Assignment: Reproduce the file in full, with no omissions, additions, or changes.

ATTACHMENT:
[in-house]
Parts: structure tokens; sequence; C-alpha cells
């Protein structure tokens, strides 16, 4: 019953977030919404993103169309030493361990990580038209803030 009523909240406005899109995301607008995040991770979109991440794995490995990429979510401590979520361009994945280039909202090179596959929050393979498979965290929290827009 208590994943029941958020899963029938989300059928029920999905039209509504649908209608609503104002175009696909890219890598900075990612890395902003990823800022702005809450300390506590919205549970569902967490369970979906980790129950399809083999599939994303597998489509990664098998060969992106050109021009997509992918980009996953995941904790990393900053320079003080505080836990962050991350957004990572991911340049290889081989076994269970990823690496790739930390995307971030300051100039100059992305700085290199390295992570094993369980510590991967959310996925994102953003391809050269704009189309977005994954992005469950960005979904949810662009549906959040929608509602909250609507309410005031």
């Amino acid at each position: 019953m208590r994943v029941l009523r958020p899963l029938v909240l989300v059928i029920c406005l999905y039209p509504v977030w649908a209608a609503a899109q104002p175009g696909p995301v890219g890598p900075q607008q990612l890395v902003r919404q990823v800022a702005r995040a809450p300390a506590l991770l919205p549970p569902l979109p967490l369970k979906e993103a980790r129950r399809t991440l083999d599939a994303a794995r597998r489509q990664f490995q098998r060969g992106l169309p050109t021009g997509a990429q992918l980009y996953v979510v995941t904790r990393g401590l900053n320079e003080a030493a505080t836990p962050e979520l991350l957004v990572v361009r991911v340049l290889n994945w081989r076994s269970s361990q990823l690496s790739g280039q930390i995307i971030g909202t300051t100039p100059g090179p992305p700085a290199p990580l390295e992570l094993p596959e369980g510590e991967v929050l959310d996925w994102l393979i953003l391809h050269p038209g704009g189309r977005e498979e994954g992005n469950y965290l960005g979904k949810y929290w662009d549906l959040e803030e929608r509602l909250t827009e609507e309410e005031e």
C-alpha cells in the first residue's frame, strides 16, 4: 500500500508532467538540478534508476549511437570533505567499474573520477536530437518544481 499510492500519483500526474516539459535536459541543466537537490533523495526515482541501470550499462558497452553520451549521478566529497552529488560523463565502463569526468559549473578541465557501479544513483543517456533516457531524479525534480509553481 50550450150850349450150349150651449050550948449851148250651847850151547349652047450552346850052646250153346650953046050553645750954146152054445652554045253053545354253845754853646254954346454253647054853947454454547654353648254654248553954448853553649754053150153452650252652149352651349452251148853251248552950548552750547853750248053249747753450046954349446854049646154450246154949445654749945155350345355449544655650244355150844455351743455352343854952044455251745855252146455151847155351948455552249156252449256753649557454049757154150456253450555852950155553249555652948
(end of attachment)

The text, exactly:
[in-house]
Parts: structure tokens; sequence; C-alpha cells
């Protein structure tokens, strides 16, 4: 019953977030919404993103169309030493361990990580038209803030 009523909240406005899109995301607008995040991770979109991440794995490995990429979510401590979520361009994945280039909202090179596959929050393979498979965290929290827009 208590994943029941958020899963029938989300059928029920999905039209509504649908209608609503104002175009696909890219890598900075990612890395902003990823800022702005809450300390506590919205549970569902967490369970979906980790129950399809083999599939994303597998489509990664098998060969992106050109021009997509992918980009996953995941904790990393900053320079003080505080836990962050991350957004990572991911340049290889081989076994269970990823690496790739930390995307971030300051100039100059992305700085290199390295992570094993369980510590991967959310996925994102953003391809050269704009189309977005994954992005469950960005979904949810662009549906959040929608509602909250609507309410005031």
């Amino acid at each position: 019953m208590r994943v029941l009523r958020p899963l029938v909240l989300v059928i029920c406005l999905y039209p509504v977030w649908a209608a609503a899109q104002p175009g696909p995301v890219g890598p900075q607008q990612l890395v902003r919404q990823v800022a702005r995040a809450p300390a506590l991770l919205p549970p569902l979109p967490l369970k979906e993103a980790r129950r399809t991440l083999d599939a994303a794995r597998r489509q990664f490995q098998r060969g992106l169309p050109t021009g997509a990429q992918l980009y996953v979510v995941t904790r990393g401590l900053n320079e003080a030493a505080t836990p962050e979520l991350l957004v990572v361009r991911v340049l290889n994945w081989r076994s269970s361990q990823l690496s790739g280039q930390i995307i971030g909202t300051t100039p100059g090179p992305p700085a290199p990580l390295e992570l094993p596959e369980g510590e991967v929050l959310d996925w994102l393979i953003l391809h050269p038209g704009g189309r977005e498979e994954g992005n469950y965290l960005g979904k949810y929290w662009d549906l959040e803030e929608r509602l909250t827009e609507e309410e005031e």
C-alpha cells in the first residue's frame, strides 16, 4: 500500500508532467538540478534508476549511437570533505567499474573520477536530437518544481 499510492500519483500526474516539459535536459541543466537537490533523495526515482541501470550499462558497452553520451549521478566529497552529488560523463565502463569526468559549473578541465557501479544513483543517456533516457531524479525534480509553481 50550450150850349450150349150651449050550948449851148250651847850151547349652047450552346850052646250153346650953046050553645750954146152054445652554045253053545354253845754853646254954346454253647054853947454454547654353648254654248553954448853553649754053150153452650252652149352651349452251148853251248552950548552750547853750248053249747753450046954349446854049646154450246154949445654749945155350345355449544655650244355150844455351743455352343854952044455251745855252146455151847155351948455552249156252449256753649557454049757154150456253450555852950155553249555652948